I was wondering about how strong are the region-wide or country-wide mass-media institutions (be them newspapers or TV channels) as deterrent of language or dialects differentiation.

For example, a nation-wide TV channel based in some city (usually the capital) would record and broadcast its shows in the dialect of that city, a likely different one than those of the most distant regions of the same country.

And we also have several channels spanning many countries, but I am not sure how influential are these ones on the population.

Are there any serious evidence that the usual and systematic differentiation of the dialects is being deterred by the existence and importance of these institutions?

P.S. I've found three questions related to this one, but they cover somewhat different topics:

  • Come back in a couple centuries, and probly we can find out. Until then, your guess is as good as anybody's. – john lawler in exile Mar 12 '15 at 22:53

The problem with the question as posed is that it cannot be easily answered empirically. Dialects are subject to many more processes than simply exposure to media. They have been nivelized long before the presence of mass media. English appears to be in a state of dialect leveling at the moment but that is as much a result of politics as media. They just happen to be happening at the same time.

(Mass) media can be just as much agents of dialect differentiation as disappearance. For instance, local mass media can give a dialect a legitimacy it would otherwise lack or even result in the creation of new languages. For instance, the constant tug of war between Croatian and Serbian could over time result in the transformation of dialect into language - mass media are as likely to support as inhibit this process.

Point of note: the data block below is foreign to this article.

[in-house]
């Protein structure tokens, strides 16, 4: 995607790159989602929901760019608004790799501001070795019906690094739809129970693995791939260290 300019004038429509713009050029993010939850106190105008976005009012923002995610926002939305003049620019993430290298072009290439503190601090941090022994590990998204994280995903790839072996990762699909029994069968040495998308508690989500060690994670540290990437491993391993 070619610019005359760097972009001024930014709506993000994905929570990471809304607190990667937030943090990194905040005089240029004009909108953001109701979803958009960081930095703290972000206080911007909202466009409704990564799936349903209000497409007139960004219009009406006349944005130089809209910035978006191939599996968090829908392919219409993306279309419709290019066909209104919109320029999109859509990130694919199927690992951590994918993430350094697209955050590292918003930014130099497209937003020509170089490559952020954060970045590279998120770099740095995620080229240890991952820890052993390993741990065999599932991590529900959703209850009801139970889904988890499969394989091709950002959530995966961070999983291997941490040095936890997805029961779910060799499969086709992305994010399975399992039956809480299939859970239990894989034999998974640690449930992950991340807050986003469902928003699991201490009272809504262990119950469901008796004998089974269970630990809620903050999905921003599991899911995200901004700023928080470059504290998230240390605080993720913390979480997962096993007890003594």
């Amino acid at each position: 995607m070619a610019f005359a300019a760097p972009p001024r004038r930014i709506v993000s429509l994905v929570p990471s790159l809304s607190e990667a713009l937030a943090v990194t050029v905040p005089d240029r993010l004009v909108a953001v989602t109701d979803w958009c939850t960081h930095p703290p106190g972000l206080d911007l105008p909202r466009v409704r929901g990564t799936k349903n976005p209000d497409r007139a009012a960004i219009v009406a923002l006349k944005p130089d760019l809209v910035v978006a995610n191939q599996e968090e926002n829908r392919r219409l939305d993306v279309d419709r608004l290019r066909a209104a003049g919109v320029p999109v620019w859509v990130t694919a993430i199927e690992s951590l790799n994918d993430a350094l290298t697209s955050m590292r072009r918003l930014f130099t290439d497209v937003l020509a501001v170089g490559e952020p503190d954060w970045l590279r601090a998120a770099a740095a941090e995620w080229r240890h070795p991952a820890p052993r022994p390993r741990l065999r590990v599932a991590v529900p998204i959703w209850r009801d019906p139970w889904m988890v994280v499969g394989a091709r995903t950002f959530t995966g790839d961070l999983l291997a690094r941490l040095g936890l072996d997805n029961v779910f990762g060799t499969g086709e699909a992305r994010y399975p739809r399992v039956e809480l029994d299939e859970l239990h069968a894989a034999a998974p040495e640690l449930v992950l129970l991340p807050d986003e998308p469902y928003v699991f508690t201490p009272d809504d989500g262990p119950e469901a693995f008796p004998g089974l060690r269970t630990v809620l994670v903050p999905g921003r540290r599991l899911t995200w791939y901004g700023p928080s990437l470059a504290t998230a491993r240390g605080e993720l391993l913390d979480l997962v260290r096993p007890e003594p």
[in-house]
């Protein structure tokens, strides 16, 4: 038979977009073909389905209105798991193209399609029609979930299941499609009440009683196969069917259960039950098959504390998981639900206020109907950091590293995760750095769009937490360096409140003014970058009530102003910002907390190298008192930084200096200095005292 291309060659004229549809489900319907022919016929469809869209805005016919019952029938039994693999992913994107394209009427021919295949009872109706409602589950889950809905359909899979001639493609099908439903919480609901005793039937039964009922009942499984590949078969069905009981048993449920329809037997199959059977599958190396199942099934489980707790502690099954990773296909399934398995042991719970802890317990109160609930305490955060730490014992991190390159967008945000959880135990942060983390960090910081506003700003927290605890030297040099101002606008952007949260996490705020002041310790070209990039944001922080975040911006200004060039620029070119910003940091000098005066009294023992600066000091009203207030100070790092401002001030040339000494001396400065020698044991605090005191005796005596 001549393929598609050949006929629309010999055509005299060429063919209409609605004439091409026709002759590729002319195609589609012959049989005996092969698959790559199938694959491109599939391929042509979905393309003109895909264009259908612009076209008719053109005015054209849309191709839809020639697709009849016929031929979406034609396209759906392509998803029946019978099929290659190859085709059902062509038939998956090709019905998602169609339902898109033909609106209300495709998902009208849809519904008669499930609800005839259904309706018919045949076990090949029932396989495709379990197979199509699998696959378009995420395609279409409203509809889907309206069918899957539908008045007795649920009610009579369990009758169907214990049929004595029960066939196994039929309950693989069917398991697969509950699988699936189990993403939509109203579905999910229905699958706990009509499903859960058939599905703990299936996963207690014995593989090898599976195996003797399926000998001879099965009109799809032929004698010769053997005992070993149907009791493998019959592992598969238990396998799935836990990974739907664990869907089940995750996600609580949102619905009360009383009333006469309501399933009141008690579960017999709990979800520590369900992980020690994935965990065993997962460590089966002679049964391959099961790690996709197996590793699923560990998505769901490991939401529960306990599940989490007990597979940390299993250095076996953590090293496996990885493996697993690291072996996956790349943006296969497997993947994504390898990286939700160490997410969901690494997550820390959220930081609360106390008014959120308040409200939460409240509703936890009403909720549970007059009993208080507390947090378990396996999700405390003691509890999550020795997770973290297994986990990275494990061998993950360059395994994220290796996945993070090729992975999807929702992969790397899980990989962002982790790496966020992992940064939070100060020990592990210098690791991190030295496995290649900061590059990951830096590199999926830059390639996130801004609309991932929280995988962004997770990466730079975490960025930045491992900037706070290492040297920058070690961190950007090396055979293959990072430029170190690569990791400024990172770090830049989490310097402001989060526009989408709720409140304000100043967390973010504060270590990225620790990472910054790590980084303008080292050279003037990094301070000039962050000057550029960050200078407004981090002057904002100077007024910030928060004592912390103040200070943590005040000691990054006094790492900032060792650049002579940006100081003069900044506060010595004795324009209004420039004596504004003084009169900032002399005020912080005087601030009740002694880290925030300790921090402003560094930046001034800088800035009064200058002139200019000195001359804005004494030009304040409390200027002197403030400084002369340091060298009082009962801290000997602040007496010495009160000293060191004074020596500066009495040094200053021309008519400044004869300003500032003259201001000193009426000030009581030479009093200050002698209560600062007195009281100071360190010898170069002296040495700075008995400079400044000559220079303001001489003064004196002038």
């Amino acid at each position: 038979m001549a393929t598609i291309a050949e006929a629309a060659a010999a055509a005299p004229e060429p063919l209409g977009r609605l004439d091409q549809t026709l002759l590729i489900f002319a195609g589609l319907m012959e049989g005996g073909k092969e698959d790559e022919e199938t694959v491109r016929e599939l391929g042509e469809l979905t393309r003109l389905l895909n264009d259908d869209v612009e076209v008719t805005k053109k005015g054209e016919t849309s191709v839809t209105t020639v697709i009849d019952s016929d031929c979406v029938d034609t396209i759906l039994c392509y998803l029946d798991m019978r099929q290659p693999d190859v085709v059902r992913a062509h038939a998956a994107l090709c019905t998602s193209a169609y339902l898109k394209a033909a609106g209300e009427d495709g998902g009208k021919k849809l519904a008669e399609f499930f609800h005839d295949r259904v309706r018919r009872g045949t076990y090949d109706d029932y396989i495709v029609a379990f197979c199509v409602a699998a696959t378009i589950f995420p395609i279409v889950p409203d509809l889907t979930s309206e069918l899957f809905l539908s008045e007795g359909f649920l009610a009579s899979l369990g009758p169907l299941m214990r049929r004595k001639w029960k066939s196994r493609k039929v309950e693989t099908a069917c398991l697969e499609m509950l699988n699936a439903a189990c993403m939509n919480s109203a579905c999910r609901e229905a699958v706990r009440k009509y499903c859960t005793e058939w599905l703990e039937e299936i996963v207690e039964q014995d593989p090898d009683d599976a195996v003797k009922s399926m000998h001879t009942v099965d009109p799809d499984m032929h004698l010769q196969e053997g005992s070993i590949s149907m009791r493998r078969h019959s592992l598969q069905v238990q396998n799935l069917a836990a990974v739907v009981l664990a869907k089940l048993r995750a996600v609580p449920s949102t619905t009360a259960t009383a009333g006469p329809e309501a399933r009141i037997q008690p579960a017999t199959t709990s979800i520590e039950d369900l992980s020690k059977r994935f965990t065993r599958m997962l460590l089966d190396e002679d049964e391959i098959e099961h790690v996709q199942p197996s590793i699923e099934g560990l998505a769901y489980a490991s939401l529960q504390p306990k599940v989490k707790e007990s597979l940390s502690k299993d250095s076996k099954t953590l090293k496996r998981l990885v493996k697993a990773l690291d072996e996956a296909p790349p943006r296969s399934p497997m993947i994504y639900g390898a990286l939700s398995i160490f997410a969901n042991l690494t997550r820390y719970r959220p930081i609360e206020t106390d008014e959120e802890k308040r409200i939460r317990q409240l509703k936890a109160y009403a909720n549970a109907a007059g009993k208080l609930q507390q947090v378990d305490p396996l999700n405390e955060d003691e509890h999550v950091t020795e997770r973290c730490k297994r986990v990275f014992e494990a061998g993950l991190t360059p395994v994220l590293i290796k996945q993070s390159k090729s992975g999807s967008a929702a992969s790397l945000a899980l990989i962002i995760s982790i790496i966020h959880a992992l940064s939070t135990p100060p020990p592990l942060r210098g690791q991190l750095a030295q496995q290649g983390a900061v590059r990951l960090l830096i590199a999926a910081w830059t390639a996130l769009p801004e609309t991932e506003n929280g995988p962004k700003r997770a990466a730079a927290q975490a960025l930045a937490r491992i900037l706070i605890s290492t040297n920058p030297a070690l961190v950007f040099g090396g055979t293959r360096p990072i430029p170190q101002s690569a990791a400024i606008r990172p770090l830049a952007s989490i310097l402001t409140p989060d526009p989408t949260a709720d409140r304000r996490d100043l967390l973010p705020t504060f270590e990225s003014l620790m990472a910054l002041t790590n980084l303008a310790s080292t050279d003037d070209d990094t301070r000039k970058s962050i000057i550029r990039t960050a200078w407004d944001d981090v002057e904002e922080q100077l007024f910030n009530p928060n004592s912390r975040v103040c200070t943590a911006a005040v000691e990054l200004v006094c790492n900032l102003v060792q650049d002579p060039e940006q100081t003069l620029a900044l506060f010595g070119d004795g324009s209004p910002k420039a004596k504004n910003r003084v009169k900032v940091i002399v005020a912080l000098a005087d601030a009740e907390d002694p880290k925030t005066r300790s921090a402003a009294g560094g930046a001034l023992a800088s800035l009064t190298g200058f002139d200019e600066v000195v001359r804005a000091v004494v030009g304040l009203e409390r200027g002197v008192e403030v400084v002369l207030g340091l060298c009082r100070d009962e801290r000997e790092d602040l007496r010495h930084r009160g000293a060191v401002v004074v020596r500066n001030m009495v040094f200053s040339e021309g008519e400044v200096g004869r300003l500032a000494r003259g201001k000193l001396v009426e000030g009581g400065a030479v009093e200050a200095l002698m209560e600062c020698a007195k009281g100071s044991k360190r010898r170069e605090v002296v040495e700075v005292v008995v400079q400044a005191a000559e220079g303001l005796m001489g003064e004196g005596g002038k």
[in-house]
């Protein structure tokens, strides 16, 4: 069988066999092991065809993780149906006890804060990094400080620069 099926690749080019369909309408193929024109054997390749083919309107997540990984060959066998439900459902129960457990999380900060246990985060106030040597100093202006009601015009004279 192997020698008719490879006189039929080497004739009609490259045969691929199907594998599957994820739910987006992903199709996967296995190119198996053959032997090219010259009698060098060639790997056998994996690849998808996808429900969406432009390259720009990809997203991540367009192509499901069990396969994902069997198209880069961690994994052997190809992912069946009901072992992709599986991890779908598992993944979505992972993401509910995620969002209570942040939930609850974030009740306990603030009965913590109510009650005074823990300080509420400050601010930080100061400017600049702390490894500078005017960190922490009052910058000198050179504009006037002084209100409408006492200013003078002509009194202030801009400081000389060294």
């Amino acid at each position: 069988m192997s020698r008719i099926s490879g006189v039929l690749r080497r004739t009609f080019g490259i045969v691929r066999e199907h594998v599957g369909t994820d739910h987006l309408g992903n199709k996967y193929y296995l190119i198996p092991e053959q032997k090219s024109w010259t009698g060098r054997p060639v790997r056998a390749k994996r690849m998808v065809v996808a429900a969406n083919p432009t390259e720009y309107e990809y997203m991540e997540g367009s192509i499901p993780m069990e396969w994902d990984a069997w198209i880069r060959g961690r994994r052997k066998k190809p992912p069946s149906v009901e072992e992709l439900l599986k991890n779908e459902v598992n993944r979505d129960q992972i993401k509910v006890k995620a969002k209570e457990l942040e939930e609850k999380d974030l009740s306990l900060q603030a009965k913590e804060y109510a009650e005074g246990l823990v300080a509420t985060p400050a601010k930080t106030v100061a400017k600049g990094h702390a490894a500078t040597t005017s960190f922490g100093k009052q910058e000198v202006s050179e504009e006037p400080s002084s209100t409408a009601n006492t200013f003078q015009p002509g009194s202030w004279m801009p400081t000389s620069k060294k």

Plus the process you describe (i.e. the dialect of the center serving as the foundation of an ever expanding standard) has happened long before the presence of mass media. You could say the invention of the idea of a nation state had even more of an impact. A century and a half ago, Czech and Slovak all consisted of a continuum of dialects and it would have been easy to create one standard against which all the dialects would be measured. But due to political influences, this did not happen. Things like literacy and media were used as tools in achieving this outcome but we not just some passive presence that played a role in either direction.

So in any individual case, mass media cannot be predicted to have one result or another. However, the case could be made that overall the presence of unifying communication platforms (literacy, media, internet), the number of dialects decreases as more 'standards' are established and promoted. But these things haven't been around for long enough to be able to say. We don't have good enough records about the past across languages and cultures to have enough data and it is very dangerous to extrapolate from the current state.

It may also be worth bringing up the 'punctuated equilibrium' thesis which RMW Dixon adapted from biology to language. Which could just mean that the apparent slow down of language change some people posit is simply a temporary phenomenon.

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